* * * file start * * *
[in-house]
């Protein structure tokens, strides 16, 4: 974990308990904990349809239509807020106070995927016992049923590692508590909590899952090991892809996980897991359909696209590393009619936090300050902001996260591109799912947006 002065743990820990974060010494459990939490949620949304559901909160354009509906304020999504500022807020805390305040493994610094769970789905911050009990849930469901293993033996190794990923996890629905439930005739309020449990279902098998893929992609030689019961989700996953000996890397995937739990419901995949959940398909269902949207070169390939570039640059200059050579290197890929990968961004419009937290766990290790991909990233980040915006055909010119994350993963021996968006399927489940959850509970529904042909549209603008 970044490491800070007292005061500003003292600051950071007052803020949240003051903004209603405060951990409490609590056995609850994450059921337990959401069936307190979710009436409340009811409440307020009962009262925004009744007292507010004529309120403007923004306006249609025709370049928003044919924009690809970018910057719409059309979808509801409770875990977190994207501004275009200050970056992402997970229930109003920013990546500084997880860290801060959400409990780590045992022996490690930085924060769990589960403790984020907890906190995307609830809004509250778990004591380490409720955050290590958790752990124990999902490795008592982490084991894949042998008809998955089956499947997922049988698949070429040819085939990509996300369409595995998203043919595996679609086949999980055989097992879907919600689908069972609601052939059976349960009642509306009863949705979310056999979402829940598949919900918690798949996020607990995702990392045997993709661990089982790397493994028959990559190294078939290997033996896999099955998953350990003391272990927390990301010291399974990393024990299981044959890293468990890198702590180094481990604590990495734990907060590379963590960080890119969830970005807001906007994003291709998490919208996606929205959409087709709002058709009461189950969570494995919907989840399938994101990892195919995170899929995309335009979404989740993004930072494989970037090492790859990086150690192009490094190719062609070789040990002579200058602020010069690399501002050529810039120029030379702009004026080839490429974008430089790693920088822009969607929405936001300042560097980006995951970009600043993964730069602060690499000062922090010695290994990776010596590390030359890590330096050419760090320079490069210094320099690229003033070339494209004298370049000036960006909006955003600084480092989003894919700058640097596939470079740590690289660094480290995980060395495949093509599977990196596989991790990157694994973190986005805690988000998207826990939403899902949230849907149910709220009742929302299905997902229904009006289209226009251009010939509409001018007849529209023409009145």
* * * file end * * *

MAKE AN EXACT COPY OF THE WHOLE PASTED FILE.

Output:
[in-house]
């Protein structure tokens, strides 16, 4: 974990308990904990349809239509807020106070995927016992049923590692508590909590899952090991892809996980897991359909696209590393009619936090300050902001996260591109799912947006 002065743990820990974060010494459990939490949620949304559901909160354009509906304020999504500022807020805390305040493994610094769970789905911050009990849930469901293993033996190794990923996890629905439930005739309020449990279902098998893929992609030689019961989700996953000996890397995937739990419901995949959940398909269902949207070169390939570039640059200059050579290197890929990968961004419009937290766990290790991909990233980040915006055909010119994350993963021996968006399927489940959850509970529904042909549209603008 970044490491800070007292005061500003003292600051950071007052803020949240003051903004209603405060951990409490609590056995609850994450059921337990959401069936307190979710009436409340009811409440307020009962009262925004009744007292507010004529309120403007923004306006249609025709370049928003044919924009690809970018910057719409059309979808509801409770875990977190994207501004275009200050970056992402997970229930109003920013990546500084997880860290801060959400409990780590045992022996490690930085924060769990589960403790984020907890906190995307609830809004509250778990004591380490409720955050290590958790752990124990999902490795008592982490084991894949042998008809998955089956499947997922049988698949070429040819085939990509996300369409595995998203043919595996679609086949999980055989097992879907919600689908069972609601052939059976349960009642509306009863949705979310056999979402829940598949919900918690798949996020607990995702990392045997993709661990089982790397493994028959990559190294078939290997033996896999099955998953350990003391272990927390990301010291399974990393024990299981044959890293468990890198702590180094481990604590990495734990907060590379963590960080890119969830970005807001906007994003291709998490919208996606929205959409087709709002058709009461189950969570494995919907989840399938994101990892195919995170899929995309335009979404989740993004930072494989970037090492790859990086150690192009490094190719062609070789040990002579200058602020010069690399501002050529810039120029030379702009004026080839490429974008430089790693920088822009969607929405936001300042560097980006995951970009600043993964730069602060690499000062922090010695290994990776010596590390030359890590330096050419760090320079490069210094320099690229003033070339494209004298370049000036960006909006955003600084480092989003894919700058640097596939470079740590690289660094480290995980060395495949093509599977990196596989991790990157694994973190986005805690988000998207826990939403899902949230849907149910709220009742929302299905997902229904009006289209226009251009010939509409001018007849529209023409009145």